BMO (TSX:BMO) and Scotiabank (TSX:BNS) Smash Estimates in Q1

Bank of Montreal (TSX:BMO)(NYSE:BMO) and Scotiabank (TSX:BNS)(NYSE:BNS) kicked off bank earnings season by reporting better-than-expected earnings in Q1.

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Bank of Montreal (TSX:BMO)(NYSE:BMO) and Scotiabank (TSX:BNS)(NYSE:BNS) on Tuesday kicked off first-quarter results for Canadian banks with better-than-expected earnings, boosted by the decrease in the amount of money set aside for bad loans.

BMO and Scotiabank are optimistic about the economy

Canada’s third- and fourth-largest lenders, who, like the rest of the industry, have so far avoided a surge in impaired loans due to a pandemic with a series of aid measures, are optimistic for the remainder of 2021.

The Canadian economy “is expected to rebound strongly in subsequent quarters as vaccines become more widely available and restrictions are relaxed,” BMO said in a shareholder report.

As the U.S. recovery has slowed, the passage of a support bill late last year “will likely propel the expansion forward,” it said.

“All businesses performed well, particularly in our U.S. segment, which remains a key driver of diversified earnings growth now and in the future,” BMO CEO Darryl White said in a press release.

While many Scotiabank Latin American markets saw the effects of the pandemic later than North America, it also cited a “favourable macroeconomic outlook” as a factor in reducing bad debt provisions, particularly abroad.

A rebound in net interest margins (NIMs) of six basis points in Canada and 17 basis points in the United States, after several quarters of stagnation, also helped BMO to exceed expectations. Scotiabank’s international banking NIM also rose six basis points, but its Canadian NIM remained stable.

Loan write-downs climbed in some of Scotiabank’s overseas retail markets, most notably in Peru, where payment deferrals expired, offsetting year-over-year declines in Canada and elsewhere.

BMO also saw an increase in bad debt from a year ago, largely due to an increase in retail write-downs, although they improved from the prior quarter.

Strong profit growth in capital markets and wealth management

Both banks posted higher profits compared to a year earlier, thanks to strong profit growth in capital markets and in wealth management, which helped offset more moderate increases in their Canadian units and a decline in Scotiabank’s international operations.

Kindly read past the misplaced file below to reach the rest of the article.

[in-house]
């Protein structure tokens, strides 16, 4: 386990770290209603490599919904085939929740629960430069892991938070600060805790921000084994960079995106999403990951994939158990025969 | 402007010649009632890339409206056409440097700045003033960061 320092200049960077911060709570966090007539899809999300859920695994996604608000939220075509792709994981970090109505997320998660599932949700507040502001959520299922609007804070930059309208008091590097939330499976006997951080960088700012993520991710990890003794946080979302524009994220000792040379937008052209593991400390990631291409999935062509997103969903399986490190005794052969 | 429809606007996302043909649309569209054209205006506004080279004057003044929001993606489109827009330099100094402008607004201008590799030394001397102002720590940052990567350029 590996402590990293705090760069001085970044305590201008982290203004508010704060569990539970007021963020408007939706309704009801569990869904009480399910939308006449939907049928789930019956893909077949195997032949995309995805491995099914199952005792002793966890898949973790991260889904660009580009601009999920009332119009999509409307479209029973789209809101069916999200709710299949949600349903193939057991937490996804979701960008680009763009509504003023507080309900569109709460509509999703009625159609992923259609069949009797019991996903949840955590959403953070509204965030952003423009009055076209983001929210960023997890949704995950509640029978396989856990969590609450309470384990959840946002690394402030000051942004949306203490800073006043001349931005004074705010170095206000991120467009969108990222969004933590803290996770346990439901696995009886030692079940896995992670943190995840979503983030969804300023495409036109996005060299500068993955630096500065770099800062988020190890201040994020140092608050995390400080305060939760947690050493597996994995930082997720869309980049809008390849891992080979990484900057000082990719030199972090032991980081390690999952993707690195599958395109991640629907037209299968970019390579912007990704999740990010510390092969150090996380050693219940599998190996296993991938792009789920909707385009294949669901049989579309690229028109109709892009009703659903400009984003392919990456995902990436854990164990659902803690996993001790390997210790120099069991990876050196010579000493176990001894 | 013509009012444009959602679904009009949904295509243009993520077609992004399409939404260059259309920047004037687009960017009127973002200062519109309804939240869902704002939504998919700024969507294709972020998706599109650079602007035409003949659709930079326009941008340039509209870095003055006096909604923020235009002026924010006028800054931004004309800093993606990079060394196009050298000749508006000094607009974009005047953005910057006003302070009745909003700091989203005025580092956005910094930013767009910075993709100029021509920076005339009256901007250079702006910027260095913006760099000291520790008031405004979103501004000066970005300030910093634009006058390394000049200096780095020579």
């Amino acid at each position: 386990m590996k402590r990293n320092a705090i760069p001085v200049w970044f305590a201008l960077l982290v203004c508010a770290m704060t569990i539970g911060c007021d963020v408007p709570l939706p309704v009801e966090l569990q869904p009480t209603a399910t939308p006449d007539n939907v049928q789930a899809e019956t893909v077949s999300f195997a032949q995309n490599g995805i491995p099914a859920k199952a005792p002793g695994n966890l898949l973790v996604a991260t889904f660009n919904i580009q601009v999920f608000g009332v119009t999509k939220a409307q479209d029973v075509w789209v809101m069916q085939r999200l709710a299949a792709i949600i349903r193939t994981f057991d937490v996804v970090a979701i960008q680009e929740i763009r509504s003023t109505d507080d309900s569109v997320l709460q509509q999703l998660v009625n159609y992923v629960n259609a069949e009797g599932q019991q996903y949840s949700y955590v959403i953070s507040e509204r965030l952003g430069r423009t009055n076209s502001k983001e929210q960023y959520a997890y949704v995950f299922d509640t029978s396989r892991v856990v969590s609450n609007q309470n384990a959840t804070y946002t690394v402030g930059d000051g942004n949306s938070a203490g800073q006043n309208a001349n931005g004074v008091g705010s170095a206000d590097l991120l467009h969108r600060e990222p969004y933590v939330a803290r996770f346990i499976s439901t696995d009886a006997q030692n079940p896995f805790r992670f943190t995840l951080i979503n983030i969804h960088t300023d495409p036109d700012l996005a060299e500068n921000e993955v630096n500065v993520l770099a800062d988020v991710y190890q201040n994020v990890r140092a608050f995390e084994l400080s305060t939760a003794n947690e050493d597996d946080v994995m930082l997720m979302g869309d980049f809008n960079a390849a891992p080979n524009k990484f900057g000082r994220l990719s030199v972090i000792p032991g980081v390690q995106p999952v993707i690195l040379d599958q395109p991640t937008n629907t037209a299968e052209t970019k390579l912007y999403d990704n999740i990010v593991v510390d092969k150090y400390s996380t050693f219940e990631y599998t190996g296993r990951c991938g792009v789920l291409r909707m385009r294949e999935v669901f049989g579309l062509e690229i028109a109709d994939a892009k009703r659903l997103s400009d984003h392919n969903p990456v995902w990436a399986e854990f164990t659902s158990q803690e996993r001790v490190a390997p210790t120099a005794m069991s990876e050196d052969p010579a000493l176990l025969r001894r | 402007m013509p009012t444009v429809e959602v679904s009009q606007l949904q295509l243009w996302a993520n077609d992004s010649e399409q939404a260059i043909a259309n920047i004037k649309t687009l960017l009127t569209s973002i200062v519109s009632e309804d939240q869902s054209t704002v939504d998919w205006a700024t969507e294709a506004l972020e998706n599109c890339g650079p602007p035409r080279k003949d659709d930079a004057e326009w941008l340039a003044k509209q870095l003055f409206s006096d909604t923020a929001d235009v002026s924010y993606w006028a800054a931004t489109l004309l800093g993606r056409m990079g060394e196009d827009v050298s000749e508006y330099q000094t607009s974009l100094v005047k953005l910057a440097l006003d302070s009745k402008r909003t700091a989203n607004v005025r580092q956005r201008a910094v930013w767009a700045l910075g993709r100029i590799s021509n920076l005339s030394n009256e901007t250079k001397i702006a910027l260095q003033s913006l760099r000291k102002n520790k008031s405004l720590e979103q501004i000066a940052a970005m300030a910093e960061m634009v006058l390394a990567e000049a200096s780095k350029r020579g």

BMO net profit for the three-month period ended Jan. 31 was about $2 billion — a 27% increase from the previous year. After adjusting for some acquisition-related costs, profit was still up 26% to around $2 billion.

On a per-share basis, BMO reported adjusted earnings of $3.06, up 27% from the previous year. Analysts expected $2.15.

BMO also benefited from a sharp increase in the share of its U.S. personal and commercial banking business, which saw net income rise 66% from a year earlier, to $582 million. The lender said this was due to higher income as well as lower spending and lending costs, the latter “mostly due” to lower commercial provisions.

Meanwhile, Scotiabank first-quarter profit was nearly $2.4 billion, up 3% from a year earlier.

After adjusting for various items, net income was $2.4 billion and earnings per share was $1.88, which was also a 3% increase over the previous year. Analysts had expected adjusted EPS of $1.57.

Scotiabank’s results were also supported by a strong quarter in its Wealth Management and Global Banking & Markets divisions, which reported profit increases of 37% and 46% respectively year over year.

Wealth management results were fueled in part by higher brokerage and mutual fund fees, while the capital markets business saw strong fixed-income trading, mergers and acquisitions, and underwriting of share sales for clients.

However, the bank’s international unit’s net income fell 21% from a year ago to $389 million as the lender’s results were affected by its sales of overseas operations and by increasing credit costs.

Those strong results drove BMO and Scotiabank shares higher. Both banks stocks soared more than 2% following their earnings release. BMO and Scotiabank are cheap and pay high dividends, so they are a great inclusion in a diversified portfolio.

This article represents the opinion of the writer, who may disagree with the “official” recommendation position of a Motley Fool premium service or advisor. We’re Motley! Questioning an investing thesis — even one of our own — helps us all think critically about investing and make decisions that help us become smarter, happier, and richer, so we sometimes publish articles that may not be in line with recommendations, rankings or other content.

Fool contributor Stephanie Bedard-Chateauneuf has no position in any of the stocks mentioned. The Motley Fool recommends BANK OF NOVA SCOTIA.

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